Dish Network and nTelos believe they can support fixed wireless broadband rates of at least 5 Mbps per customer for the rollout they are planning for rural parts of Virginia, said nTelos CEO and President Jim Hyde at the Wells Fargo Technology, Media & Telecom Conference today. That data rate assumes the companies will serve 300 to 400 end users per cellsite using LTE in 20 MHz of spectrum owned by nTelos, Hyde said.
“We may blow away [the] fixed line provider,” said Hyde.
The planned rollout targets an area with a total population of between 500,000 and 600,000 and follows a successful trial of the technology launched in June.
In the new deployment the companies plan to test various price points and bundles, Hyde said. He noted that he and Dish chief Charlie Ergen have “tip toed around . . . what we might partner on.” Possibilities, he said, might include data, voice, TV and wireless service bundles.
Dish has spectrum of its own and has expressed interest in deploying fixed broadband wireless more broadly. Perhaps for that reason it has not announced any other partnerships similar to the one it has with nTelos.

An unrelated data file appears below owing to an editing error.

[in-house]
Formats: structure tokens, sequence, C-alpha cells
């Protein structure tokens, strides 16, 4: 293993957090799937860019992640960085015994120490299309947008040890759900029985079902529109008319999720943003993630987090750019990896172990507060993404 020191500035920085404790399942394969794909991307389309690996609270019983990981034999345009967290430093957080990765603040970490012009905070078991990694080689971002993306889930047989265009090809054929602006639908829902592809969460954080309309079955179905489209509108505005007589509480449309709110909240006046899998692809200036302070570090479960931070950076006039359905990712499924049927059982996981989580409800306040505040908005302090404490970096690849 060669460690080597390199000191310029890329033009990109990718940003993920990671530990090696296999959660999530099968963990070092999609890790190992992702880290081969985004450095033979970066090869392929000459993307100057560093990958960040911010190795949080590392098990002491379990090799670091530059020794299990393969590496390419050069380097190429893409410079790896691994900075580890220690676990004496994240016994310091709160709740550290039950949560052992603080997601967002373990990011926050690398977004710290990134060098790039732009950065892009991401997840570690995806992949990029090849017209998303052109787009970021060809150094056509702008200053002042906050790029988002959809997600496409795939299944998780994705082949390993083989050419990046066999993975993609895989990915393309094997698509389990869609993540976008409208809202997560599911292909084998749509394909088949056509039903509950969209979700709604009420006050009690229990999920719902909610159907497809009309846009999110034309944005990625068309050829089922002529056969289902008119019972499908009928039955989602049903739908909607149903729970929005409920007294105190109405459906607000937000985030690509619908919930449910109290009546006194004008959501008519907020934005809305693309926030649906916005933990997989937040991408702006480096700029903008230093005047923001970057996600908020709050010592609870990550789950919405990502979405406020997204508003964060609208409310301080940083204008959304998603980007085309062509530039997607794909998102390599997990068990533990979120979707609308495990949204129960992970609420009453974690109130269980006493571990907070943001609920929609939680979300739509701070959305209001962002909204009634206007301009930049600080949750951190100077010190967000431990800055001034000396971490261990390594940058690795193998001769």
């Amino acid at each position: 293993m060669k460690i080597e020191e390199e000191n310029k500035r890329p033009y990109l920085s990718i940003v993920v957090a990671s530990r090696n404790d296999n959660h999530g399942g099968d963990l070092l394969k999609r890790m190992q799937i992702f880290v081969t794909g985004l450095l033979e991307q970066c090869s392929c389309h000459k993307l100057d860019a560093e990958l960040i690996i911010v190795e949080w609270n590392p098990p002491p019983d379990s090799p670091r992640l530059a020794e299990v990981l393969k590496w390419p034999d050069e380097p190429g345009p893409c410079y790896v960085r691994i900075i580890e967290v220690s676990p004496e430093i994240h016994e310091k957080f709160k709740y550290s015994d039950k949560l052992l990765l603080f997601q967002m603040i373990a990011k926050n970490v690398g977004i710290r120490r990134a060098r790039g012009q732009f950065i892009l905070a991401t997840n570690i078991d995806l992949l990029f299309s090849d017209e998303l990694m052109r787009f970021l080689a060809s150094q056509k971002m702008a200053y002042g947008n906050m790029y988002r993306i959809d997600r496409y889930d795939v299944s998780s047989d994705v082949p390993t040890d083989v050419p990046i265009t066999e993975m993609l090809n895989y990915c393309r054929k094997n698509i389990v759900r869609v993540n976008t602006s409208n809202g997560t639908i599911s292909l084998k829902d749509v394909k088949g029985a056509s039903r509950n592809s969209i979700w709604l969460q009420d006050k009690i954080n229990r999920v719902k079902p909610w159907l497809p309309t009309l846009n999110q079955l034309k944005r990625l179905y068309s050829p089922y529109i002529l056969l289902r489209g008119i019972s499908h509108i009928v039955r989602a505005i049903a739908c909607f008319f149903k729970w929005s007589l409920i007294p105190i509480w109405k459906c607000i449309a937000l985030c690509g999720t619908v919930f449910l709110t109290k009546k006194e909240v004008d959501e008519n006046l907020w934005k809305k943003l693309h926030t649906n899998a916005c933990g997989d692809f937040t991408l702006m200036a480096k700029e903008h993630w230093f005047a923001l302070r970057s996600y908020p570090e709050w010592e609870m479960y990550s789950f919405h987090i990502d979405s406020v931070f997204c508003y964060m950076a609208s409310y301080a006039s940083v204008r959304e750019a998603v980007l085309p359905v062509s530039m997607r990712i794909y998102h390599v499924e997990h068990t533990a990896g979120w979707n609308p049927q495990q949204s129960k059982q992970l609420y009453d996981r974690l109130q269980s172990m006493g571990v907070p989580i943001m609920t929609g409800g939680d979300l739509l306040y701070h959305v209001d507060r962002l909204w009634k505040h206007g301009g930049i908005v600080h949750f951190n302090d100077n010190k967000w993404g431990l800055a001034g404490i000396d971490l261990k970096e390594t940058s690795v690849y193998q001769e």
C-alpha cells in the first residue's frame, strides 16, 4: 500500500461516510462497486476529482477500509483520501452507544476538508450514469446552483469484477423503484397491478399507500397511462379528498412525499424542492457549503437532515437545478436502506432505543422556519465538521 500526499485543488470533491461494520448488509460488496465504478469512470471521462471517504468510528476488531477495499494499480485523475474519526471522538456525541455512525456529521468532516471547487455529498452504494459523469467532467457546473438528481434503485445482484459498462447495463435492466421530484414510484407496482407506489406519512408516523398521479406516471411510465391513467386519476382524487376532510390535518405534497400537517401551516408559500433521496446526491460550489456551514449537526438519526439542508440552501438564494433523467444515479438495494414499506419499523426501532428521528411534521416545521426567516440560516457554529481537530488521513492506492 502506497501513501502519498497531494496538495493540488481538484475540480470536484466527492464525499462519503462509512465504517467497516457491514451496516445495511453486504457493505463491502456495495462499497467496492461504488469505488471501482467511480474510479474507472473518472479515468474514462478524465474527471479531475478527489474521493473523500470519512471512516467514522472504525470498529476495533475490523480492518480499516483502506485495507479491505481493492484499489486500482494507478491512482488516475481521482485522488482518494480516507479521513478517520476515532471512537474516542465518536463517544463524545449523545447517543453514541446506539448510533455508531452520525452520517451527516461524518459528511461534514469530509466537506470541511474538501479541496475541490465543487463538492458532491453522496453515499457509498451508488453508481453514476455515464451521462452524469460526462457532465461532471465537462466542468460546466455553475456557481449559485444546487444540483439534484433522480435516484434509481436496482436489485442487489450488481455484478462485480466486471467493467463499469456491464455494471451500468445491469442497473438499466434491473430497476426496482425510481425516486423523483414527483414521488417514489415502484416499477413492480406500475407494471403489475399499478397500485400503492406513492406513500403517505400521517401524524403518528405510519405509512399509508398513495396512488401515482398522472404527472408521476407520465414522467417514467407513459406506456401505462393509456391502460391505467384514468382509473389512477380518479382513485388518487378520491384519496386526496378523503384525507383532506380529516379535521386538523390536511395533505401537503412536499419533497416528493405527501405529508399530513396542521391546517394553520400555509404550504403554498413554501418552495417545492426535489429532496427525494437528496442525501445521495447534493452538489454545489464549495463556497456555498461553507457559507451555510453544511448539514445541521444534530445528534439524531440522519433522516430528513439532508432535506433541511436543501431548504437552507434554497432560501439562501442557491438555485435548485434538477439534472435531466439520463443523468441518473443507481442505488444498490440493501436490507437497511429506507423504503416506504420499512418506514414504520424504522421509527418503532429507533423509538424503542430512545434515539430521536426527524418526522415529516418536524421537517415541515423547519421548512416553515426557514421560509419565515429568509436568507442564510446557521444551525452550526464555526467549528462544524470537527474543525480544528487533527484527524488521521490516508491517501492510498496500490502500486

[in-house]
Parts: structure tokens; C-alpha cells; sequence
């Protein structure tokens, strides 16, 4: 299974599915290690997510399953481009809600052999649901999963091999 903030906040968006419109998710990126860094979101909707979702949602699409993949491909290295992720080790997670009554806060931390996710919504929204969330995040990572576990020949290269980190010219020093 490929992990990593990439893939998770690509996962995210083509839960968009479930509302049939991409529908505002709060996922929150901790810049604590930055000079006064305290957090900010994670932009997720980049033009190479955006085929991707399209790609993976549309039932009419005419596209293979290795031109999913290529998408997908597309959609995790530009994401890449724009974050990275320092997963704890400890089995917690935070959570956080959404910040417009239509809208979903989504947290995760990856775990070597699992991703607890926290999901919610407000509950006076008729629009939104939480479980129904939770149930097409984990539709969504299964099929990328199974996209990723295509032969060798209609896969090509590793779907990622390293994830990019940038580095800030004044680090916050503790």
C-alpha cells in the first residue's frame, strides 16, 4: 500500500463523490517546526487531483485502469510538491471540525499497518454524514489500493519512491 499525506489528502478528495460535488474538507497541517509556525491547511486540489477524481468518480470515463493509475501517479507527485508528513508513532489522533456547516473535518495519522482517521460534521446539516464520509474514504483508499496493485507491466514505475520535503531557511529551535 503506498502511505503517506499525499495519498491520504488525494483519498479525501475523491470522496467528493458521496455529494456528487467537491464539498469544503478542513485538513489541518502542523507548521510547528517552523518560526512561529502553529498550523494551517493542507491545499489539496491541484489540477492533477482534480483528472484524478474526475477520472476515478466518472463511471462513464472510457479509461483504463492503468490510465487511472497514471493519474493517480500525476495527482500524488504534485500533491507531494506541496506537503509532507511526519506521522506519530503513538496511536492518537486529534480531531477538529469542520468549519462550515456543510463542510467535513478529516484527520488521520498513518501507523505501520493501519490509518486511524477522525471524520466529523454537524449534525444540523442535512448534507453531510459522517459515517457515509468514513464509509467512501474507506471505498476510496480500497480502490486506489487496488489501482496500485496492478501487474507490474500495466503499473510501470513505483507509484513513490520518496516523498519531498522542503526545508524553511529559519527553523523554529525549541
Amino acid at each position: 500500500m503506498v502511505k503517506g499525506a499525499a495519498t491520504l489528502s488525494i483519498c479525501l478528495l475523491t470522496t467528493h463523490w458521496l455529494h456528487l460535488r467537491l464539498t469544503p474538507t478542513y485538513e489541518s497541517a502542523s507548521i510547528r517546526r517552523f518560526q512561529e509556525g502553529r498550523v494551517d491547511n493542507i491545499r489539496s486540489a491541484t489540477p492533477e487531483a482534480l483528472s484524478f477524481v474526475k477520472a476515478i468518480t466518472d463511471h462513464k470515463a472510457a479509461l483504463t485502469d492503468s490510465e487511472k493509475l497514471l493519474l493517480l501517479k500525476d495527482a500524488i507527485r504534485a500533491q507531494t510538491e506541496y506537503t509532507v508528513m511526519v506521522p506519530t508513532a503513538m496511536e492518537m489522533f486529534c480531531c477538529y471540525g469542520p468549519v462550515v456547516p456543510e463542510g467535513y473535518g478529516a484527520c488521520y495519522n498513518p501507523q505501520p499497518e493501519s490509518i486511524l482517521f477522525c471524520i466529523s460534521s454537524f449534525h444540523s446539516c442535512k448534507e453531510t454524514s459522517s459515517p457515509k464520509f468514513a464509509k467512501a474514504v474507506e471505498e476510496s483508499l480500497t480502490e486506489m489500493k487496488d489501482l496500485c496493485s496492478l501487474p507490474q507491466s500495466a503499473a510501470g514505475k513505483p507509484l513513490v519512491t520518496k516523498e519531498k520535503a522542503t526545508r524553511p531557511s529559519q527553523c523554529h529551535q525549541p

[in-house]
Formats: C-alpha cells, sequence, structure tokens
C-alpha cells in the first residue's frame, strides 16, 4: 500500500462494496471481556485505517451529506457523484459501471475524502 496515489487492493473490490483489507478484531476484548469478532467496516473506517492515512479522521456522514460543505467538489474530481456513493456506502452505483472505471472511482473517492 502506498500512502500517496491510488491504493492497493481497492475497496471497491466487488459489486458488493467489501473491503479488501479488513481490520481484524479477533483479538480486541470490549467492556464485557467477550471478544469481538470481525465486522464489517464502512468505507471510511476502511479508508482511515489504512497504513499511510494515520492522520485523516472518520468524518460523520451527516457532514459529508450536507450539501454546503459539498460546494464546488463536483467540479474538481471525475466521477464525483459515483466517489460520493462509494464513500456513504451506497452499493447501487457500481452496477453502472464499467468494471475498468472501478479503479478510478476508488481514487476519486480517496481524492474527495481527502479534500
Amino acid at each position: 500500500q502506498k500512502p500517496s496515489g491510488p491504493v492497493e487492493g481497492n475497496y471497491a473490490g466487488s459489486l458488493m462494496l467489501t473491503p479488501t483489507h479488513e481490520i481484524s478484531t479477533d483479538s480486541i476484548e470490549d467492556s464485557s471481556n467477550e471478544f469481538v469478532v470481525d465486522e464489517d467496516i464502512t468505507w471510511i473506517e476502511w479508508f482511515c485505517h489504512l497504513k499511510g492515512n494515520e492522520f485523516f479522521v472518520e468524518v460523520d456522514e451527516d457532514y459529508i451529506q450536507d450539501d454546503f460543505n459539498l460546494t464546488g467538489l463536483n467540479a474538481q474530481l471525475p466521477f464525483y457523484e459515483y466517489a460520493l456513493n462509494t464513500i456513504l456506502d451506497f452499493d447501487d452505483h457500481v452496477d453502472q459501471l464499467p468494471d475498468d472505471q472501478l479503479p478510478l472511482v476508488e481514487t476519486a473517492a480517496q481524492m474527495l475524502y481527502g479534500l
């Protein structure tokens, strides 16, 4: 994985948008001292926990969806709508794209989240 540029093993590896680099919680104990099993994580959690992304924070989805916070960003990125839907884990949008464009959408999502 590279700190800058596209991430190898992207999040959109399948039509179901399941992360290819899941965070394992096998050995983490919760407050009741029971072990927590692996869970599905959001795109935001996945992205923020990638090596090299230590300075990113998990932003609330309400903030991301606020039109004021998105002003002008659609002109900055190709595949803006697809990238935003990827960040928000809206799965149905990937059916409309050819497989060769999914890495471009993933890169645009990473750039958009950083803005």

Also at today’s event Hyde said he believes the deal nTelos has to supply connectivity to Sprint will continue despite Sprint’s ambitious plans to upgrade and expand its network.
“We cover rural West Virginia and western Virginia,” said Hyde. For Sprint or anyone else to make the same build would be expensive and “would not be a quick build,” Hyde said.
Perhaps Ergen also would like to avoid that build and that realization figured into his decision to work with nTelos on the fixed wireless broadband deployment.
The future of the nTelos/Sprint deal is of concern to financial analysts because nTelos makes excellent margins on the deal and to lose that business would depress the company’s overall margin. But Hyde noted that even if Sprint does not continue its relationship with nTelos, T-Mobile also lacks connectivity in the western part of nTelos’s territory and could be another wholesale customer.
nTelos has more than 450,000 subscribers in a territory with a total population of 6 million. The company’s market share is about 8 percent and has been increasing, Hyde said.